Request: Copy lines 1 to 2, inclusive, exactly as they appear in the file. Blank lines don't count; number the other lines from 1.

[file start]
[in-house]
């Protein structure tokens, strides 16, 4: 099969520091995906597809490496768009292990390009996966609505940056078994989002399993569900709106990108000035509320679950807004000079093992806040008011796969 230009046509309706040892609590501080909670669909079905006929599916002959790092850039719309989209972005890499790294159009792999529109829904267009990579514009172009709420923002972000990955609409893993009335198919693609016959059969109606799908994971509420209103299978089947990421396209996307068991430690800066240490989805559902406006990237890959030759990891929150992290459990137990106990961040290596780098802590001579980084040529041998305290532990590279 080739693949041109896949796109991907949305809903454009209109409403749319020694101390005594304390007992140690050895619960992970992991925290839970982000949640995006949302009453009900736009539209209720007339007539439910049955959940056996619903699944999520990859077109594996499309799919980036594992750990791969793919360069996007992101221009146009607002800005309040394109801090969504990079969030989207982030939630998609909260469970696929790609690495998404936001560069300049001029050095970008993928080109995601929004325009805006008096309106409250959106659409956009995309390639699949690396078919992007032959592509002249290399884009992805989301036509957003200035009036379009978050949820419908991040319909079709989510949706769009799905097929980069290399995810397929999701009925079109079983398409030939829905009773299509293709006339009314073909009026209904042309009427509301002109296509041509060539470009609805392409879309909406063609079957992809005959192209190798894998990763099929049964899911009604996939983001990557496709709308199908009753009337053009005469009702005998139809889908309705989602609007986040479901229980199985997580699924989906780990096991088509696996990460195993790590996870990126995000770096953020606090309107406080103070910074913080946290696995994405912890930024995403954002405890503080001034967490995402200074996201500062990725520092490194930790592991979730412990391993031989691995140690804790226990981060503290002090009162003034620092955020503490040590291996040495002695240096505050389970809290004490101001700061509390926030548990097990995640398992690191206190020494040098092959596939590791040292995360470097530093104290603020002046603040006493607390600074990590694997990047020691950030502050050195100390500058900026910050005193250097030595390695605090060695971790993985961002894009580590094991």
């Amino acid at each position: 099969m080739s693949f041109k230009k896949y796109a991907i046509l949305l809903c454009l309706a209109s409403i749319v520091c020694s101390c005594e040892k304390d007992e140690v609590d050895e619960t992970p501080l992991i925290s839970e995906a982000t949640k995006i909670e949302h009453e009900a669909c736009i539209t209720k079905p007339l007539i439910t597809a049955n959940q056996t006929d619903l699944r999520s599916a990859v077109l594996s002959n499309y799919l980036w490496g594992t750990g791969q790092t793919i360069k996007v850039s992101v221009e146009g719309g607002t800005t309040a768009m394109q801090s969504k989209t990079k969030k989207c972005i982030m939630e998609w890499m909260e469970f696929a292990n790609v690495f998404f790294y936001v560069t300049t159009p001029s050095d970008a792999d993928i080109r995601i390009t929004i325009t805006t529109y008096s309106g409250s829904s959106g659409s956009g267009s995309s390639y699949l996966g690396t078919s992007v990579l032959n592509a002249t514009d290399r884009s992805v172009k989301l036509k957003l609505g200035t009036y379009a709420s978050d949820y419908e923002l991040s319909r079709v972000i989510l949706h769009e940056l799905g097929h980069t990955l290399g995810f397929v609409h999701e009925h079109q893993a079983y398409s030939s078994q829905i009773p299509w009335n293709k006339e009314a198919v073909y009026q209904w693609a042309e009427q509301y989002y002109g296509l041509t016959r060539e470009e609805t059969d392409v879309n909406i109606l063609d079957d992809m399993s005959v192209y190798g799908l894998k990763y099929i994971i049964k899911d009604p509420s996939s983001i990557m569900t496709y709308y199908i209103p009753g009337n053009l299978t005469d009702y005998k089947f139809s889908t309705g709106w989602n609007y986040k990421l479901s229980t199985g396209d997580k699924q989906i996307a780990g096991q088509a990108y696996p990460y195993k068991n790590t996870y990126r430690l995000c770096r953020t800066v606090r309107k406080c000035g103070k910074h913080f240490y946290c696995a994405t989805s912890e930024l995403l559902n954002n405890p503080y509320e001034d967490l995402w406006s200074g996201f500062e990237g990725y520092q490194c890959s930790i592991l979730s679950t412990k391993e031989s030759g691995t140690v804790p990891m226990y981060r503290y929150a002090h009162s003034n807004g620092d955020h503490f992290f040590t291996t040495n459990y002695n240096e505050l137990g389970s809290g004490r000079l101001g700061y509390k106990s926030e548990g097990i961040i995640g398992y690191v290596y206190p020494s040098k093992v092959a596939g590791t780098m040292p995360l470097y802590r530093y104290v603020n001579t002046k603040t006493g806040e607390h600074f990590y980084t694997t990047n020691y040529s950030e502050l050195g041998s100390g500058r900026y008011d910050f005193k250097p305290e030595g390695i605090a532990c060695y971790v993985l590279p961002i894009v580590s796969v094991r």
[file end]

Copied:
[in-house]
């Protein structure tokens, strides 16, 4: 099969520091995906597809490496768009292990390009996966609505940056078994989002399993569900709106990108000035509320679950807004000079093992806040008011796969 230009046509309706040892609590501080909670669909079905006929599916002959790092850039719309989209972005890499790294159009792999529109829904267009990579514009172009709420923002972000990955609409893993009335198919693609016959059969109606799908994971509420209103299978089947990421396209996307068991430690800066240490989805559902406006990237890959030759990891929150992290459990137990106990961040290596780098802590001579980084040529041998305290532990590279 080739693949041109896949796109991907949305809903454009209109409403749319020694101390005594304390007992140690050895619960992970992991925290839970982000949640995006949302009453009900736009539209209720007339007539439910049955959940056996619903699944999520990859077109594996499309799919980036594992750990791969793919360069996007992101221009146009607002800005309040394109801090969504990079969030989207982030939630998609909260469970696929790609690495998404936001560069300049001029050095970008993928080109995601929004325009805006008096309106409250959106659409956009995309390639699949690396078919992007032959592509002249290399884009992805989301036509957003200035009036379009978050949820419908991040319909079709989510949706769009799905097929980069290399995810397929999701009925079109079983398409030939829905009773299509293709006339009314073909009026209904042309009427509301002109296509041509060539470009609805392409879309909406063609079957992809005959192209190798894998990763099929049964899911009604996939983001990557496709709308199908009753009337053009005469009702005998139809889908309705989602609007986040479901229980199985997580699924989906780990096991088509696996990460195993790590996870990126995000770096953020606090309107406080103070910074913080946290696995994405912890930024995403954002405890503080001034967490995402200074996201500062990725520092490194930790592991979730412990391993031989691995140690804790226990981060503290002090009162003034620092955020503490040590291996040495002695240096505050389970809290004490101001700061509390926030548990097990995640398992690191206190020494040098092959596939590791040292995360470097530093104290603020002046603040006493607390600074990590694997990047020691950030502050050195100390500058900026910050005193250097030595390695605090060695971790993985961002894009580590094991």